Deposit Insurance and Moral Hazard: Does the Counterfactual Matter?
Goethe University Frankfurt; Centre for European Economic Research (ZEW); Goethe University Frankfurt - Department of Finance
Jukka M. Vesala
Bank of Finland - Finnish Financial Supervision Authority (FIN-FSA)
ECB Working Paper No. 47
The paper analyses the relationship between deposit insurance, debt-holder monitoring, bank charter values, and risk taking for European banks. Utilising cross-sectional and time series variation in the existence of deposit insurance schemes in the EU, we find that the establishment of explicit deposit insurance significantly reduces the risk taking of banks. This finding stands in contrast to most of the previous empirical literature. It supports the hypothesis that in the absence of deposit insurance, European banking systems have been characterised by strong implicit insurance operating through the expectation of public intervention at times of distress. Hence the introduction of an explicit system may imply a de facto reduction in the scope of the safety net. This finding provides a new perspective on the effects of deposit insurance on risk taking. Unless the absence of any safety net is credible, the introduction of deposit insurance serves to explicitly limit the safety net and, hence, moral hazard. We also test further hypotheses regarding the interaction between deposit insurance and monitoring, charter values and "too-big-to-fail." We find that banks with lower charter values and more subordinated debt reduce risk taking more after the introduction of explicit deposit insurance, in support of the notion that charter values and subordinated debt may mitigate moral hazard. Finally, large banks (as measured in relation to the banking system as a whole) do not change their risk taking in response to the introduction of deposit insurance, which suggests that the introduction of explicit deposit insurance does not mitigate "too-big-to-fail" problems.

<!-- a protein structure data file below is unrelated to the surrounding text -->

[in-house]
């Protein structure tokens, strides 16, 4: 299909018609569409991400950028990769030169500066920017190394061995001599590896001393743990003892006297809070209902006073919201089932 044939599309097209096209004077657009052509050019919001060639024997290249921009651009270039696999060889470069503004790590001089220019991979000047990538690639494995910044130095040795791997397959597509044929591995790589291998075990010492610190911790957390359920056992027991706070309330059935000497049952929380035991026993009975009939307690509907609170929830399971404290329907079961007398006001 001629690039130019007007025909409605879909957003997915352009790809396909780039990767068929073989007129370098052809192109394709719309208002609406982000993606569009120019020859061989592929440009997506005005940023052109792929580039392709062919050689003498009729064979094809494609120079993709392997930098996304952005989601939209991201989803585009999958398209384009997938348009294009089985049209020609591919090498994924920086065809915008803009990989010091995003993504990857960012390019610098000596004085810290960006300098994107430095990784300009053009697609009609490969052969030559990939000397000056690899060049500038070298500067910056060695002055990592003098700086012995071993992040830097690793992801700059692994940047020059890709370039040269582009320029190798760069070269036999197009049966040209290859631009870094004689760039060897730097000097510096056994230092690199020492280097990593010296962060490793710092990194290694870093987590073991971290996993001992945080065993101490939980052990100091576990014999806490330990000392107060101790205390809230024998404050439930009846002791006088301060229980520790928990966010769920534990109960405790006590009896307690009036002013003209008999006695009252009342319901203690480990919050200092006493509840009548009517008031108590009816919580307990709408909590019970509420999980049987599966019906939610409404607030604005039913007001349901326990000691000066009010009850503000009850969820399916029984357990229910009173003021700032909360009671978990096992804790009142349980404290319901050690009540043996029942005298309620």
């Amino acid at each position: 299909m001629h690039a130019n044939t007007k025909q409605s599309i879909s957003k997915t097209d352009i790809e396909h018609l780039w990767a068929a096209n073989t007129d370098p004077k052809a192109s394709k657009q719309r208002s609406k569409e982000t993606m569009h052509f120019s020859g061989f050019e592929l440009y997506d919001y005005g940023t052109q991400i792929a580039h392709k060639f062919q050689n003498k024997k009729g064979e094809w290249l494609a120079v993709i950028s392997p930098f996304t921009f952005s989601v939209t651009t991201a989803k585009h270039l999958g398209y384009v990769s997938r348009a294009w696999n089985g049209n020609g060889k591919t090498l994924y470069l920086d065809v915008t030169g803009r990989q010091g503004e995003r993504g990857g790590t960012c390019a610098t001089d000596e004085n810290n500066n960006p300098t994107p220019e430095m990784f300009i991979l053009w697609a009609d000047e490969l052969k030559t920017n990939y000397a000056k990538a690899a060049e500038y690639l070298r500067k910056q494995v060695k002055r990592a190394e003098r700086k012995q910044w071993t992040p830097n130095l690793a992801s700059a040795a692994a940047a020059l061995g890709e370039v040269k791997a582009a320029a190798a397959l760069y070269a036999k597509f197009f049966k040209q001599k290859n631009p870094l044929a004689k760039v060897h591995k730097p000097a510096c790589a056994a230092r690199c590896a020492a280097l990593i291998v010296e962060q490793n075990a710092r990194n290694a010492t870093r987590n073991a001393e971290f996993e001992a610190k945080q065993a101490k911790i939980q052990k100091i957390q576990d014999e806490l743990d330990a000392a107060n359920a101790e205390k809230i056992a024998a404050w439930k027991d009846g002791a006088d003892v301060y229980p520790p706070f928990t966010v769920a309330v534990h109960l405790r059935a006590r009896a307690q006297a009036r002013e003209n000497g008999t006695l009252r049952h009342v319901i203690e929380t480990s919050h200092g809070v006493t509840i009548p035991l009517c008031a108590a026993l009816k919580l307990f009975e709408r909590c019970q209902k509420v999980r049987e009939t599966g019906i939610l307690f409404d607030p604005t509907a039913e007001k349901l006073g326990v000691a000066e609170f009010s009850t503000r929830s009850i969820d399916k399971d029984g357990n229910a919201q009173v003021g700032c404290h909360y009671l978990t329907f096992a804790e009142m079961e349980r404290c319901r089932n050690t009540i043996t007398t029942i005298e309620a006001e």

Number of Pages in PDF File: 35
Keywords: Deposit Insurance, Moral Hazard, Banking, Risk
JEL Classification: G21, G18working papers series
Date posted: July 28, 2001
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